With the strong push for more environmentally friendly energy sources, such as clean coal, solar, and wind, the topic of new energy technologies was more than a side note during the 2010 contract negotiations between the Michigan State Utility Workers Council (MSUWC) and their largest employer, Consumers Energy.
At the time, Consumers Energy’s existing coal-fired baseload generating fleet — averaging 50 years of age — was the oldest in the country and would eventually need to be replaced as they became costly and inefficient to maintain. Seeing the handwriting on the wall, the MSUWC decided to ensure that the utility workers Consumers hired for work in new technologies were represented by, and belonged to, the union.
Side letter brings results
As a result, the 2010 – 2015 contract contained an attachment, overlooked by many, that committed Consumers Energy to staffing new generating assets such as clean coal, wind and solar, with a qualified, flexible and cost-effective workforce of UWUA members. At the time, many did not see the need or the benefit of securing such a commitment.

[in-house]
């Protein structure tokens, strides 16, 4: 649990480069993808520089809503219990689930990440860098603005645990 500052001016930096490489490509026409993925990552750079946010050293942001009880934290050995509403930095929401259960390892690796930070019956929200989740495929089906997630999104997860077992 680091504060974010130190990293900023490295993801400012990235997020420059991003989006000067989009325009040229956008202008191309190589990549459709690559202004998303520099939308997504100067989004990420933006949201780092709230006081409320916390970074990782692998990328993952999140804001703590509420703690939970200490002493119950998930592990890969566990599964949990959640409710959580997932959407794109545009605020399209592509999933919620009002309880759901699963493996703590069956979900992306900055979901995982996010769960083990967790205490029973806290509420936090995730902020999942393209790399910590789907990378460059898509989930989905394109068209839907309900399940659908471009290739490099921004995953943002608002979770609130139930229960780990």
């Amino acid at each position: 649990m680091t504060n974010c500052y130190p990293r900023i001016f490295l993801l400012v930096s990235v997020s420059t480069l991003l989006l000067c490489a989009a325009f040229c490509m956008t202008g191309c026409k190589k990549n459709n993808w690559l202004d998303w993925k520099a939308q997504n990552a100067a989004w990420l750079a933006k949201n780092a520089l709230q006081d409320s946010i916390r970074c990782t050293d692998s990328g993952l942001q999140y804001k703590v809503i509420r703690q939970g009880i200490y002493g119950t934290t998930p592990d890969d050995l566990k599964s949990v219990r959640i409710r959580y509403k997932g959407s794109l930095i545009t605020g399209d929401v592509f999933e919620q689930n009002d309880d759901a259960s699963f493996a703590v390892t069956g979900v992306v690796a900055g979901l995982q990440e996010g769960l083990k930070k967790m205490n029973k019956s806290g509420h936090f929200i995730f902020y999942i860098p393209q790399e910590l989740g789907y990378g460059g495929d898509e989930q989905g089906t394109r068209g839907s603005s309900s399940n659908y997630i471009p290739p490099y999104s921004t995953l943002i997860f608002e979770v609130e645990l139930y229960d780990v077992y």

However, in the fall of 2010, Consumers Energy announced its plan for two wind generating farms, Lake Winds, a 100 megawatt farm on the west side
of Michigan, and Cross Winds, a 110 megawatt farm with a planned 100 megawatt expansion on the east side of the state. Construction of the Lake Winds farm began in 2011 with an anticipated plants completion in 2012.
Coal plants close
On December 16, 2011, the Environmental Protection Agency (EPA) finalized the first-ever national standards to reduce mercury and other toxic air pollution from coal and oil-fired power plants. The EPA’s plan would require states to reduce emissions of carbon dioxide to 30% below 2005 levels by 2030.
Shortly after the finalization of the new EPA rules, Consumers Energy announced plans to retire its seven oldest coal-fired generating plants by April 2016, marking a 32% reduction of the company’s generating fleet and a loss of 950 megawatts of generating capacity.
Union members in O&M
Because of the attachment to the 2010-2015 contract, the MSUWC was able to work with Consumers Energy during the wind farm construction phase to ensure that the future operation and maintenance of Lake Winds would be performed by UWUA members under a MSUWC contract.
Ultimately, the parties agreed that after a two-year warranty maintenance contract between Consumers and the wind farm contractor expired in December 2015, the Lake Winds operation and maintenance would be performed by members of the UWUA.
And on December 21, 2015, seven employees of the operating and maintenance contract provider were offered positions with Consumers Energy as Wind Farm Specialists, and, in a so-called Right-to-Work state, chose to join the UWUA.